Monday, March 30, 2009

Learning Chinese: Idiomatic Expressions

Every language on Earth contains idiomatic expressions. Some idioms are specific expressions that pertain to customs of the culture correlated with the specific language, other idioms are universal and relate to the general development of moral fiber. Idioms (成语) are the most commonly used speech forms in Chinese. They are commonly used to describe situations, tell stories and are most essential in teaching young children proper manners and developing their understanding of the goings on of the world.

Starting now, to conclude each blog post I will leave you with a random idiomatic expression. Today I will start will a simple one...

千里之行始于足下 (qiān lǐ zhī xíng shǐ yú zú xià)
(The journey of 1000 li(0.5km) is started by taking the first step)

The meaning in essence is that every long journey has a simple but very necessary beginning... AN INITIAL ACTION. Regardless of planning, your plans are just plans until you initiate an action. If you have a long way to go, standing still won't get you there, you have to take the first step. Every road has a beginning.

Like many idioms, one can derive multiple meanings, regardless of how simple the translation can be. Just something to think about.

Until next time, my friends.

-Mike Redus

Tuesday, March 24, 2009

Learning Chinese: Resources - Wenlin 文林

Wenlin is Chinese learning software developed by Wenlin Institute, Inc. for the purpose of providing both Chinese learners and natives with dictionary and learning resources to expand their knowledge of language and culture. The feature that I find most useful is the dictionary. The dictionary result for each character contains its standard Pinyin, stroke order, and what is most interesting is that it contains the romanization for Cantonese pronunciation as well. Below is a list of all of Wenlin's other features taken from their official website.

Dictionary Interface

* High speed customizable and expandable Chinese dictionary
* Over ten thousand characters, over 200,000 words and phrases
* Instant "point to" vocabulary look-up
* Click access to essential vocabulary info
* Extensive character descriptions and cross-referencing
* Pictures of ancient and modern forms of Chinese characters
* Desktop access to important Chinese scholarship and literature
* Click access to all words that contain a character, including definitions, ordered by frequency of usage
* Character look-up by component, including groups that share components
* Fast automatic search access to huge selection of literature, for finding examples in context
* Character lists arranged by stroke-count and pronunciation
* Automatically updated listing

Text Editor

* Reads, writes, edits, and prints Chinese documents
* Supports Unicode format, the most widely recognized world standard, as well as GB, Big5, UTF-8 and HZ
* Built-in selection of Chinese literature, current new media included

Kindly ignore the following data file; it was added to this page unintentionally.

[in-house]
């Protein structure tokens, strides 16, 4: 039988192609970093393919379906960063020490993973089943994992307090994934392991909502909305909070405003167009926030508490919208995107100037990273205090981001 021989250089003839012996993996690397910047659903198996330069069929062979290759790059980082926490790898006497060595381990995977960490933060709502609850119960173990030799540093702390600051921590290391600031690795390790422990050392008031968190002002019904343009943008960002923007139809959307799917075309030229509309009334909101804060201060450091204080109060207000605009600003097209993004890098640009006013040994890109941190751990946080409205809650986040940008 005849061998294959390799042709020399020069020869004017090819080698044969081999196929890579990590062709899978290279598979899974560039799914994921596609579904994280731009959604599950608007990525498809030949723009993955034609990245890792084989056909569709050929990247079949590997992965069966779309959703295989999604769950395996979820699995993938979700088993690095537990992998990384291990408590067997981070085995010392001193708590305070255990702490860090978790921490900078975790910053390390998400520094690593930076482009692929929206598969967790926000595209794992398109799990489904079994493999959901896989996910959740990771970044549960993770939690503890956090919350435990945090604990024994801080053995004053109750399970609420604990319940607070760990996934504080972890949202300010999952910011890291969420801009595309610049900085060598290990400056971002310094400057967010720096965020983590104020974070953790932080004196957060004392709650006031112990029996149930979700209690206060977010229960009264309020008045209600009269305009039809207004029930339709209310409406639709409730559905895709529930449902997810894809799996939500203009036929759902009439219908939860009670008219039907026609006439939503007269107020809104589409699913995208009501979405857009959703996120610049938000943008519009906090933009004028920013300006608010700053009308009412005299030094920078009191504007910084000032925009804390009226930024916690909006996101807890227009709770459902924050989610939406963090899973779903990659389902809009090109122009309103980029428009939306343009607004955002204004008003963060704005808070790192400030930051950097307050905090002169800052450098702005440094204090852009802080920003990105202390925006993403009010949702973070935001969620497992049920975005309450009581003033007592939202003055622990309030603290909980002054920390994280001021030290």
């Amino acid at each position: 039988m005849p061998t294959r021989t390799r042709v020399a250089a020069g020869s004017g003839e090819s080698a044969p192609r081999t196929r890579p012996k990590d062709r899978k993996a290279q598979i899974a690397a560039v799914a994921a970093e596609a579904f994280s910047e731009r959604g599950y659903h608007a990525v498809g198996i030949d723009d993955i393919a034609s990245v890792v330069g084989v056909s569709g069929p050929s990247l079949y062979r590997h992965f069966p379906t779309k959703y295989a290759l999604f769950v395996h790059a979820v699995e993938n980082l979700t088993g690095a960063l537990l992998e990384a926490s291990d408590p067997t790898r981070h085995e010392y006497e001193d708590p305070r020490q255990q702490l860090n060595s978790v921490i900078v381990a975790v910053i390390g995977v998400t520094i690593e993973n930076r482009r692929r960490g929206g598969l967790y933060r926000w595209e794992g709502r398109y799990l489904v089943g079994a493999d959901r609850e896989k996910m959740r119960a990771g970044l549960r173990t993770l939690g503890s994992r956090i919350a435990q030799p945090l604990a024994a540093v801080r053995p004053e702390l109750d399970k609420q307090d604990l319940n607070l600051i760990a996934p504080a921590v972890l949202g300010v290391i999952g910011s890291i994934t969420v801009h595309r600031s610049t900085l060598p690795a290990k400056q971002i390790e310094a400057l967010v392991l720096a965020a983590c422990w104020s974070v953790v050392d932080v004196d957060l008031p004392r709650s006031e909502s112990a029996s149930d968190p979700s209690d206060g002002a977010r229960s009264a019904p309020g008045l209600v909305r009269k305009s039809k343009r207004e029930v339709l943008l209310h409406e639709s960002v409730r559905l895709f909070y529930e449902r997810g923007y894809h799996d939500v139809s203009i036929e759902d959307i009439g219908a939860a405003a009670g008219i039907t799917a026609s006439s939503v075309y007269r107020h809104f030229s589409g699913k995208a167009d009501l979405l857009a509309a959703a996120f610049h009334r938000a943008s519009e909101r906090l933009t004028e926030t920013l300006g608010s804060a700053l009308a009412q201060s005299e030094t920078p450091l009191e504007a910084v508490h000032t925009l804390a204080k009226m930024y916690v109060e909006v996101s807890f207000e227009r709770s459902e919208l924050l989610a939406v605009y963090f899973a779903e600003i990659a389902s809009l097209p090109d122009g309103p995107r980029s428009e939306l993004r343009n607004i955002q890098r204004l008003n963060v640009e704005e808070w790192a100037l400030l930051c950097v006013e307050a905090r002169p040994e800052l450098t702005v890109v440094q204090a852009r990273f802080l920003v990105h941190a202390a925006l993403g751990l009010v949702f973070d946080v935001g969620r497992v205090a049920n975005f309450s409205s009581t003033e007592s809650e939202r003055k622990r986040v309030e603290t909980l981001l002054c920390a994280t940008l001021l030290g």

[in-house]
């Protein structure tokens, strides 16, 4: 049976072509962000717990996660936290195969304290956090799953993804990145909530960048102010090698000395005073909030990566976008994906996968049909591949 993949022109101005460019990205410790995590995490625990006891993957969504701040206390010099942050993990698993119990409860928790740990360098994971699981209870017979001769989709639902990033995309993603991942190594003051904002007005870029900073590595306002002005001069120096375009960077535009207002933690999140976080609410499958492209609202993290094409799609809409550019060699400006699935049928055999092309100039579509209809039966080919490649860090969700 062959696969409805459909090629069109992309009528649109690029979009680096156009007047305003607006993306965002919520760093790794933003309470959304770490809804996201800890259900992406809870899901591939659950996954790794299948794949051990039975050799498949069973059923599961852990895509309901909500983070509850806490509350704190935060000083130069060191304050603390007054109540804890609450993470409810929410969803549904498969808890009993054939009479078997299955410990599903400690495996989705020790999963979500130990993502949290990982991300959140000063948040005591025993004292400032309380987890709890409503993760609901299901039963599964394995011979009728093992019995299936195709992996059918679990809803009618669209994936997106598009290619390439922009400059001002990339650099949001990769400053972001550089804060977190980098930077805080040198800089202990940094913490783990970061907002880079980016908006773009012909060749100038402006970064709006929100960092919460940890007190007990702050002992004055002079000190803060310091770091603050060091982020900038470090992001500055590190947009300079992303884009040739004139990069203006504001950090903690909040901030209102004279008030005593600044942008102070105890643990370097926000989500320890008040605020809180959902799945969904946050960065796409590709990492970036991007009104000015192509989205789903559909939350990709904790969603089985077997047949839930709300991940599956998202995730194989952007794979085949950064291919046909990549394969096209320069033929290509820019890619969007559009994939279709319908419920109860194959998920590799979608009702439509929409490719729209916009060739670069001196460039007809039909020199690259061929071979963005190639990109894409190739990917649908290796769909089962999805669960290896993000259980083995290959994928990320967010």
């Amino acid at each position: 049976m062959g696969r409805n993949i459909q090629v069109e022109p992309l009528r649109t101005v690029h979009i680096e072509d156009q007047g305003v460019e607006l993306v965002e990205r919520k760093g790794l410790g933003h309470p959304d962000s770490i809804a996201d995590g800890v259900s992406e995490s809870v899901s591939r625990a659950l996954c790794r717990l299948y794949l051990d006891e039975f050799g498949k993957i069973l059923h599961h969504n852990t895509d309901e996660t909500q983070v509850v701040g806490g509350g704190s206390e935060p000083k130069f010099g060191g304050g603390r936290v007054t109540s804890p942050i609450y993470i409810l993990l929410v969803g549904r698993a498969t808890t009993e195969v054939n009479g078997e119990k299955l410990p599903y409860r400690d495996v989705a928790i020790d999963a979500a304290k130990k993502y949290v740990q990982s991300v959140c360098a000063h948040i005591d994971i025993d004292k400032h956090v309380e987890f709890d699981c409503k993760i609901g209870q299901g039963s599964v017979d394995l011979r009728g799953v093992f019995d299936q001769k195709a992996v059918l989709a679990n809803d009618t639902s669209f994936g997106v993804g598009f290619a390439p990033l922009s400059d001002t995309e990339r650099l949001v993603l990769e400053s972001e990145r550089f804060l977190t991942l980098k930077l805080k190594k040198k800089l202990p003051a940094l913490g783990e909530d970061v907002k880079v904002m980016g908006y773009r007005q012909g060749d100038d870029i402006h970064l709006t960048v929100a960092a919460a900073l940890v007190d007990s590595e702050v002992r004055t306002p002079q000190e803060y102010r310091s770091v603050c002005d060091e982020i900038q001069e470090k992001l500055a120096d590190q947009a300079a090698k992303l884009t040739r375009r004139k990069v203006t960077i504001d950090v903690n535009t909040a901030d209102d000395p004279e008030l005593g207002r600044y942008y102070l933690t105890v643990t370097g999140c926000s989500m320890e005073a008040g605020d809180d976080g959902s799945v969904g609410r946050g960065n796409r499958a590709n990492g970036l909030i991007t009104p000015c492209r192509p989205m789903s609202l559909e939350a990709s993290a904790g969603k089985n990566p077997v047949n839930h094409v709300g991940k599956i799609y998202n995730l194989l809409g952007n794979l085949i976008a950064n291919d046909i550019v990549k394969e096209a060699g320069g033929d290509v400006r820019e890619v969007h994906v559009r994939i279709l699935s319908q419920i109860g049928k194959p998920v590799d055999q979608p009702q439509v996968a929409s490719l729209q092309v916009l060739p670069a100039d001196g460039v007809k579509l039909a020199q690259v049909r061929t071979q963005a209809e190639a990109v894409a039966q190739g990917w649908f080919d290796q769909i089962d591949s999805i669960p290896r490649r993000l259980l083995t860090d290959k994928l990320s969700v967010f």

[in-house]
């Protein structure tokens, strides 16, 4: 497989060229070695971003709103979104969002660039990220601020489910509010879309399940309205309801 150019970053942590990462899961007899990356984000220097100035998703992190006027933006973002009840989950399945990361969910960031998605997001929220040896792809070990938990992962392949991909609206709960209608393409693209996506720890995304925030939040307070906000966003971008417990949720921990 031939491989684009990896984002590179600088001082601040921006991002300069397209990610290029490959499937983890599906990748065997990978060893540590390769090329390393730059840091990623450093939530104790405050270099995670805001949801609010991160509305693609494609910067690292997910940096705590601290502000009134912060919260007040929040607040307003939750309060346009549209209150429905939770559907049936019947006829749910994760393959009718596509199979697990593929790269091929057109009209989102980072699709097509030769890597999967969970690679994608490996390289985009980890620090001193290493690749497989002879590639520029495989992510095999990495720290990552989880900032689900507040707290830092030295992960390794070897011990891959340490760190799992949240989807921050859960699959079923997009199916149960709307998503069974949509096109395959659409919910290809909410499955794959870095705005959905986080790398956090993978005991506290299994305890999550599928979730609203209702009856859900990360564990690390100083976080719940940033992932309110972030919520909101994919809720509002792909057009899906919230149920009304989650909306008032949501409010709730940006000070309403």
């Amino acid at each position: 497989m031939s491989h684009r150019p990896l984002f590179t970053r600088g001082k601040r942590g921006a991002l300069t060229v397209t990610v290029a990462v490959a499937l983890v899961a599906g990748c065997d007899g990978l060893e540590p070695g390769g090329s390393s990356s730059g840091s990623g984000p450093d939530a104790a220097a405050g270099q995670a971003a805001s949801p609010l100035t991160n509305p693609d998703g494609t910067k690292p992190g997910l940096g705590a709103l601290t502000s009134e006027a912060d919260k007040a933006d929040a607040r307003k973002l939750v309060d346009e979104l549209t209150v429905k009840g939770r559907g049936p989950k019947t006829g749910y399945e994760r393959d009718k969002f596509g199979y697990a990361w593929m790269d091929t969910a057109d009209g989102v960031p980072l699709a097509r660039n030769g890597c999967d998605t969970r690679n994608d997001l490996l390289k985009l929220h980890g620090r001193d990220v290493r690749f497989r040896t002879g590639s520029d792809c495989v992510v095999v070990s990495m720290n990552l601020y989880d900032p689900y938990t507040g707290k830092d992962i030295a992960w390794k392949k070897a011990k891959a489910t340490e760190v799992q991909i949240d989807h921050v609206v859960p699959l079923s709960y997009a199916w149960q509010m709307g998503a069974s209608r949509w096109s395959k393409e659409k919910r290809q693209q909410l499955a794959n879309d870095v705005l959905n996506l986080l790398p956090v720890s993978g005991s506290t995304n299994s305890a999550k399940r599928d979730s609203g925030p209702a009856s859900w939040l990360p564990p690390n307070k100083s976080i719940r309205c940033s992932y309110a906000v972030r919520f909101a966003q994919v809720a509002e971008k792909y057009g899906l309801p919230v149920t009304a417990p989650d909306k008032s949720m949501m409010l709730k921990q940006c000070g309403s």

* Word-wrap, undo, cut, copy, paste, search, and replace
* Unlimited document size
* Characters and words entered using phonetic conversion or handwriting recognition
* Instant dictionary integrated with text editor
* Combines simple and full form Chinese characters, pinyin, and English in one document
* Compatible with other Chinese language applications, pen/tablet tools

"Flashcards" System

* Automated drill and review
* Interactive testing, multiple-choice and composed-answer
* Scoring and tracking
* Dictionary access while memorizing vocabulary
* Simultaneous display of documents, definitions, lists, and flashcards


* Animated Stroke-By-Stroke Display
* Instant Handwriting Recognition
* Audio-CD quality studio recordings of all Mandarin syllables

If you are serious about studying Chinese, this is one of the most useful resources you can have. Try it out, it's definitely think its worth it.

Type Chinese Part 2: Typing in Chinese with Windows IME

Windows provides keyboard input methods for various languages including multiple types for Chinese. The main method is labeled "'CH' Chinese (PRC)". Just like with NJStar, this method uses standard Pinyin for entry with a QWERTY keyboard. This method of entry can be used with all standard Windows applications and text fields both on and offline.

To activate this feature access your toolbar (either through your control panel or taskbar) and enable the language bar. Once you've enabled the language bar, open the language bar settings and click "Add" to open a list of available languages for input in your OS. Find "Chinese (PRC)" add it, and you are good to go.

First and foremost, there is no dictionary (the software is only for input purposes), so you have to be completely sure that you are entering the correct characters. When you are entering characters you will see a broken underline beneath the words, that underline means that the current string that you are typing may be altered either at your discretion or as the program itself sees fit. To change characters that you have entered, hit the back arrow on your keyboard, that will bring up a list of possible entries for a word or phrase. To remove it and continue typing, hit the forward arrow. To begin a new string after entering a phrase that you have already entered as you desired, hit the spacebar twice. The broken underline will disappear and you can continue with a new phrase from there.

This input method is solid but takes some getting used to. Try it out, become familiar with it and master it. It's the most common and possibly the most useful input method available (it's also FREE!).